[Footnote 13: See more on Servian popular poetry in Part IV. The title of Vuk's collection, a part of which appeared 1814-15 at Vienna, in two small volumes, is Narodm Srpske pjesme, Lpzg 1823-24, three volumes. A fourth volume was published at Vienna 1833, with a very instructive preface. Some of these remarkable songs have been made known to the English public in Bowring's Servian Popular Poetry, London 1827. This little collection contains also an able and spirited introduction, which serves to give a clear view not only of the state of the Servians in particular, but also of the relation of the Slavic nations to each other in general; with the exception of some mistakes in respect to classification.—In Germany a general interest for Servian national poetry was excited by Goethe; see his Kunst und Alterthum, Vol. V. Nos. I and II. German translations are: Volkslieder der Serben, by Talvj, 2 vols. Halle 1825-26; from which work Bowring seems chiefly to have translated. Die Wila, by Gerhardt, 2 vols. Lpzg. 1828. These two works contain nearly all the songs published by Vuk, in his first three volumes; but only half of those he has collected. Serbische Volkslieder, by v. Goetze, St. Pet. and Lpzg. 1827. Serbische Hochzeitlieder, by Eugen Wesely, 1826. A French translation of these songs does not yet exist, although they have excited a deep interest among the literati of France. The work la Guzla, published at Paris in 1827 and purporting to contain translations of Dalmatian national songs, is not genuine; it was written by the French poet Merimee, with much talent indeed, but without any knowledge of the Servian language.]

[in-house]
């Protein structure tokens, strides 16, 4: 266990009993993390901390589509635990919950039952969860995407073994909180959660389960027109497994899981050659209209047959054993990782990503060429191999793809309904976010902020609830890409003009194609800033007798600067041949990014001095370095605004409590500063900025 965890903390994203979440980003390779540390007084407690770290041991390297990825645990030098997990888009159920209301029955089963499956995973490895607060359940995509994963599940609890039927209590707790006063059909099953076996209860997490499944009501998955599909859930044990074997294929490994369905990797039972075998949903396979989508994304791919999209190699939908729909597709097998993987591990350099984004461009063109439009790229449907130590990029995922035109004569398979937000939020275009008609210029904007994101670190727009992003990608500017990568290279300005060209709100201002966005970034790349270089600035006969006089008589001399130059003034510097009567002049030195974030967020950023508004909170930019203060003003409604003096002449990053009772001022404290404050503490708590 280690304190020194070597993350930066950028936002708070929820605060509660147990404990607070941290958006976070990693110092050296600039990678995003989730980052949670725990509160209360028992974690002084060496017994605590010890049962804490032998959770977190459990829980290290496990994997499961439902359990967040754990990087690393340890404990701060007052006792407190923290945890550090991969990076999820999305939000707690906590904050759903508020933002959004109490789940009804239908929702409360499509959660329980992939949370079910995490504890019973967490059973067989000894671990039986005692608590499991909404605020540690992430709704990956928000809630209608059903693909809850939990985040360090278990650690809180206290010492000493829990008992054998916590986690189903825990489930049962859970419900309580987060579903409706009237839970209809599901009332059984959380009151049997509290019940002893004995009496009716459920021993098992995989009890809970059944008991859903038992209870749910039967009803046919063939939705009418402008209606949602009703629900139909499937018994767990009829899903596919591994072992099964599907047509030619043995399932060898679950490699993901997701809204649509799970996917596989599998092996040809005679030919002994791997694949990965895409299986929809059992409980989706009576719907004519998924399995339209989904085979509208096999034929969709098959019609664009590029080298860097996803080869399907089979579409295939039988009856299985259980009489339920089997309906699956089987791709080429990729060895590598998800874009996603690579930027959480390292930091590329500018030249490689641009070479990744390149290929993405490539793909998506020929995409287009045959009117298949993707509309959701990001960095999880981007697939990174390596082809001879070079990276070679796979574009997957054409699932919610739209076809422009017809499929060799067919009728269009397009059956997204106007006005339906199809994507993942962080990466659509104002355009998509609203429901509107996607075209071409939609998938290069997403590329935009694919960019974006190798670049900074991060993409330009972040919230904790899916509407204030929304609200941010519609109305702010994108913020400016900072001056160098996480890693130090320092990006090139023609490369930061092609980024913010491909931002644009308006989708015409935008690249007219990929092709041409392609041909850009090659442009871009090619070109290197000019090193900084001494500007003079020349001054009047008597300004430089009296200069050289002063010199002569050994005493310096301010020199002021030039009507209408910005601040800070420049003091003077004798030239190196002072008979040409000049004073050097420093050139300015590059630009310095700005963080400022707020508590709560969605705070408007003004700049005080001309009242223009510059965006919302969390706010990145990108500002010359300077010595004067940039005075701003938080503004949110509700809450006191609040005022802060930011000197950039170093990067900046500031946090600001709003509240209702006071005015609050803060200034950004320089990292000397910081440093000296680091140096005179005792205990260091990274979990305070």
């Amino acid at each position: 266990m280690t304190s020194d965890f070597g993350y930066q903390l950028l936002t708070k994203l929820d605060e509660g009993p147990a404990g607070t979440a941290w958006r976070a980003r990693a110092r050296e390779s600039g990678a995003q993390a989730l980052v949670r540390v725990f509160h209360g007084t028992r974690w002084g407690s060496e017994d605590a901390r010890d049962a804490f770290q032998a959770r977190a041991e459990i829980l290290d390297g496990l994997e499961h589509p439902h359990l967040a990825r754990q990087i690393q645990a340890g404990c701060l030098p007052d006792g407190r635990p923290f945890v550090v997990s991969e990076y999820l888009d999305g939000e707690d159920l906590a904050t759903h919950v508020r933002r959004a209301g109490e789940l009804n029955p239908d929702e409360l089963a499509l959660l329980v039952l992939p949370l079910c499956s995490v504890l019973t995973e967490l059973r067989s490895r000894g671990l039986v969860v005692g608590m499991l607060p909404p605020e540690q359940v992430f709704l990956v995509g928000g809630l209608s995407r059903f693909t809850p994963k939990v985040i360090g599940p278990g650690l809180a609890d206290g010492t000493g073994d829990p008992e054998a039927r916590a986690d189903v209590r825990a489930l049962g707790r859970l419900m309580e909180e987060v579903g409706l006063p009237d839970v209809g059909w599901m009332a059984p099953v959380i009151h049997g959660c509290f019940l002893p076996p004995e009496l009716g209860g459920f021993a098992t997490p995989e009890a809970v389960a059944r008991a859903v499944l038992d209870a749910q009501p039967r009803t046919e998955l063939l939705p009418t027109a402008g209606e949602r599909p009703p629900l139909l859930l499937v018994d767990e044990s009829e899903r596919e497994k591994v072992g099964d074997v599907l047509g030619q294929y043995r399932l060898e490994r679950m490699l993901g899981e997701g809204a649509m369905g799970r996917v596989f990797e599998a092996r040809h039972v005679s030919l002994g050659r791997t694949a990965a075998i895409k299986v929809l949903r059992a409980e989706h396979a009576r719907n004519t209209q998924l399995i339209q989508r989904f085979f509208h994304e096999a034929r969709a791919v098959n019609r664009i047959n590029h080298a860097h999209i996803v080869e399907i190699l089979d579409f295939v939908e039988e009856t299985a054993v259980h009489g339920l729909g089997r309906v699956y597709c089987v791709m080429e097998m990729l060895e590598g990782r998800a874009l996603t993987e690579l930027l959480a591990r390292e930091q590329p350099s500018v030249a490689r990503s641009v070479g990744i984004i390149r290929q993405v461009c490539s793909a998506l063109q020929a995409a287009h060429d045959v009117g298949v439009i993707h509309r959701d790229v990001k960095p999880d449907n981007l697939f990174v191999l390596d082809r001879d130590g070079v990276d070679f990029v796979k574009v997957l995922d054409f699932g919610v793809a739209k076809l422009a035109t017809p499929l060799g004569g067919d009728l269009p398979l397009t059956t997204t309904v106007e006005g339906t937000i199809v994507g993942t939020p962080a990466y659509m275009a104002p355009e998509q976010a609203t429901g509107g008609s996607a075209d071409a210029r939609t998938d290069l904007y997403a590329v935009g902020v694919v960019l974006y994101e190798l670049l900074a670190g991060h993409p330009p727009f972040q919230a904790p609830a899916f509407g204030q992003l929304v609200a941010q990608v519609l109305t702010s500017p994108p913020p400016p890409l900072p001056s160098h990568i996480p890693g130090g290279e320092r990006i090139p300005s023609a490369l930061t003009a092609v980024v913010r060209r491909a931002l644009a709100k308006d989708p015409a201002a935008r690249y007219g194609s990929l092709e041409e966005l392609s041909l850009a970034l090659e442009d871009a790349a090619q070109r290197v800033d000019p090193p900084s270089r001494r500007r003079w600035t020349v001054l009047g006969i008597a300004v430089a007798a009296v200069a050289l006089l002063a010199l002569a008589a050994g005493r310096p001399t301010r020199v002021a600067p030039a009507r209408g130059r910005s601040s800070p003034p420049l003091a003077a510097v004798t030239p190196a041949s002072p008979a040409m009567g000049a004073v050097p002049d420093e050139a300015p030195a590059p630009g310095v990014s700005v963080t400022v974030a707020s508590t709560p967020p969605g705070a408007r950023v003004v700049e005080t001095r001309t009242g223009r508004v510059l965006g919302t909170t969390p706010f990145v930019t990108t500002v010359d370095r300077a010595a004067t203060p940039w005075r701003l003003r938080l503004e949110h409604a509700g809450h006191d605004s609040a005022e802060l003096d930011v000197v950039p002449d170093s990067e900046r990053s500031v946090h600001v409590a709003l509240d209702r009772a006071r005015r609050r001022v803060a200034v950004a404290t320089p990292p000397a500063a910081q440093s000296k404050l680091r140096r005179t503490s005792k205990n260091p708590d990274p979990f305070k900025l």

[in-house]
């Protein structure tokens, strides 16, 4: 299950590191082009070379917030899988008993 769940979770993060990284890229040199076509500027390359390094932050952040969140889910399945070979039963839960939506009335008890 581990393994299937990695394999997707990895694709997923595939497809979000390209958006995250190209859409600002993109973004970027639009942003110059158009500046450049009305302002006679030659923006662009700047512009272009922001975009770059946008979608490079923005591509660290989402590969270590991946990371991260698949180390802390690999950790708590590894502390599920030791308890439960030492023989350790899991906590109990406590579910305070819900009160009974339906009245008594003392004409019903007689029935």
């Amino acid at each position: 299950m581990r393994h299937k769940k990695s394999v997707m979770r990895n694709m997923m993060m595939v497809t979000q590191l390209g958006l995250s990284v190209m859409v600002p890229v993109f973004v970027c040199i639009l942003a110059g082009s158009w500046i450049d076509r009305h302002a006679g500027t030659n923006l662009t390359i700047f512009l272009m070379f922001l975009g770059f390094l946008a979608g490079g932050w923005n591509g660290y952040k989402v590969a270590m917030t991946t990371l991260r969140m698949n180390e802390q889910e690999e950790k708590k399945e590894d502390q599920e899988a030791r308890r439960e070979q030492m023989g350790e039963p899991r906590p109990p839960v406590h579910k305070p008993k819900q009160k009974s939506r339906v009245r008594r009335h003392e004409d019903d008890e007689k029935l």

[Footnote 14: That is: Wolf, son of Stephan, belonging to the family of the Karadshians, inhabitants of a certain district or village. The Servians in Servia proper and Bosnia have not yet any family names. Those who emigrated in early years to other countries mostly adopted their fathers' names with the suffix of vitch as a family name; for instance Markovitch, Gregorovitch, i.q. Markson, Gregorson, etc. The Servian subjects of Turkey, who settle in other parts of the country, still mostly follow this rule. Vuk neglected this; and acquired therefore his literary fame under his Christian name of Vuk. But, as a father of a family and an Austrian citizen, he is called Karadshitch after his tribe; which for reasons we do not know he seems to have preferred to the name of Stephanovitch.]